As with most social media platforms, Instagram can be a double-edged sword. On one hand, it's a great way to share and express yourself — but on the other, it can be just as effective at compromising your privacy. Thankfully, there are a few things you can do to protect yourself.
As fun as Twitter is, it can also quickly turn scary. Anonymous, aggressive, and troll accounts can attack you for your tweets and stalk your every move. While you could make your profile private and block users, there are lesser-known privacy and security features that you can switch to improve your safety online.
How To: Everything You Need to Know About 'Find My' — iOS 13's New App for Find My iPhone & Find My Friends
If you've ever used the Find My iPhone and Find My Friends apps in iOS 12 and below, you may be surprised to hear that those apps have joined forces in iOS 13. Now, instead of two separate apps, they're combined into one convenient package. But what does that mean for you and your privacy and security?
It seems like all tech companies want to know where we are. Even Apple and Google have been caught abusing their location access on iOS and Android. Luckily, there are apps that can trick your phone into thinking it's somewhere it's not.
In iOS 13, Apple added an important new feature to its HomeKit smart home ecosystem called HomeKit Secure Video. With it, you have a secure, private way to store and access recordings from your smart home IoT cameras.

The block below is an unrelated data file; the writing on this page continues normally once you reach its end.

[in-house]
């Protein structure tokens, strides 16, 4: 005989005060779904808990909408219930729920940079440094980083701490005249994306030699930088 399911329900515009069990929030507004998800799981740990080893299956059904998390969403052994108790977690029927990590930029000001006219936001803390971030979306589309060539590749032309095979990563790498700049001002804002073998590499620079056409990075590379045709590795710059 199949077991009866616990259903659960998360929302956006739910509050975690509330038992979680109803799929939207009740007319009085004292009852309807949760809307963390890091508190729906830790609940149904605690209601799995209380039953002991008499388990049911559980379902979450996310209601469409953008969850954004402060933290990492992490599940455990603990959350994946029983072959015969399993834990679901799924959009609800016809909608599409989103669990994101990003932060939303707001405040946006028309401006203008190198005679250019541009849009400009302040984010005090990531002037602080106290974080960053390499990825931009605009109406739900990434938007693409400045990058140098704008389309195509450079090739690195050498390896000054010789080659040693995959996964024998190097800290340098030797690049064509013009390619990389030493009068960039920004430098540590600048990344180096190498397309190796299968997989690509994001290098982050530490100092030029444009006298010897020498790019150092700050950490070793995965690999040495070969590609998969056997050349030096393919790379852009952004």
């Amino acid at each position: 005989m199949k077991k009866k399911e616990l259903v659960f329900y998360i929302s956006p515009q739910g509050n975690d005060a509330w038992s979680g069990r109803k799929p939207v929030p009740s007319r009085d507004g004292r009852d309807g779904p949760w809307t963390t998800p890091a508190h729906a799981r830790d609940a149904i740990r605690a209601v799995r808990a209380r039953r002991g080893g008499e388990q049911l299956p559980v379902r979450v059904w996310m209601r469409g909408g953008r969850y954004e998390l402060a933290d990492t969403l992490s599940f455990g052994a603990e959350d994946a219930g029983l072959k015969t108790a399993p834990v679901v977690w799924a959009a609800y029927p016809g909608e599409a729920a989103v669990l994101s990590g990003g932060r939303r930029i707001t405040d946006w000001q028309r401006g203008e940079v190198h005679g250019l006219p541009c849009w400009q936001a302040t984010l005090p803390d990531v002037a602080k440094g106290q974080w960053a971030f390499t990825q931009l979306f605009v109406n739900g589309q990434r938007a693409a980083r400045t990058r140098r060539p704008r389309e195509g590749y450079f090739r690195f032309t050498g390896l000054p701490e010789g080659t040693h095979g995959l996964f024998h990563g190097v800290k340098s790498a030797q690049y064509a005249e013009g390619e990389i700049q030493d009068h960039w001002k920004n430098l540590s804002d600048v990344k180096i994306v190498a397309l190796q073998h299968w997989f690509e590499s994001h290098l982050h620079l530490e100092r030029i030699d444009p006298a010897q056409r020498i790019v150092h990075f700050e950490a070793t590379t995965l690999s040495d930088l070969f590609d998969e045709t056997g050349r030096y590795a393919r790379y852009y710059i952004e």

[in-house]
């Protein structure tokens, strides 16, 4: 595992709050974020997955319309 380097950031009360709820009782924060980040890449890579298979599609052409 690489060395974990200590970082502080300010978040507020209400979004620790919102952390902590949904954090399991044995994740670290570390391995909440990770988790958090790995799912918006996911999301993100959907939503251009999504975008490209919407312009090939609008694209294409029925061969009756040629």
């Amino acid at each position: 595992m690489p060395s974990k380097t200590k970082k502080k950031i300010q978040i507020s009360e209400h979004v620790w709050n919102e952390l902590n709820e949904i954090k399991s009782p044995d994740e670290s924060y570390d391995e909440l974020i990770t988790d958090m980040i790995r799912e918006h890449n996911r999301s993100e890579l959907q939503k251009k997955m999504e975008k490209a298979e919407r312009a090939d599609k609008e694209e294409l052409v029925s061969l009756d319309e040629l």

Smartphones have so much sensitive information attached to them. If you share your home with others, then you know the pains of trying to keep anything private. Photos are surely among the things you'd prefer to keep to yourself, so OnePlus has you covered.
Have you ever wondered how some people know you're online even though you swear you set the Messenger app to hide your active status? No, you're not crazy — it's an issue with two conflicting settings, and there's an easy fix.
In iOS 13, Apple introduced HomeKit Secure Video, which allows smart home devices with cameras to give iPhone users a private and secure way to store recorded videos. Plus, it has benefits such as object detection and activity notifications. Logitech is the first to add support for HomeKit Secure Video with its Circle 2 cameras, and all it takes is a quick firmware update to get started.
When using face unlock on the Pixel 4, your lock screen notifications are bypassed by default to help you unlock your phone instantaneously. This is different than Face ID on the iPhone, which shows the lock screen until you swipe up, but only shows notifications when you've been authenticated. If you want to do it Apple's way, there are settings you can adjust on your Pixel.
We've all seen the login pages that allow you to log in to third-party accounts using your credentials from Facebook, Google, or Twitter. It saves you the trouble of creating another account and remembering more passwords — but it can also become a privacy and security issue, which is why Apple created the "Sign in with Apple" feature for iOS 13.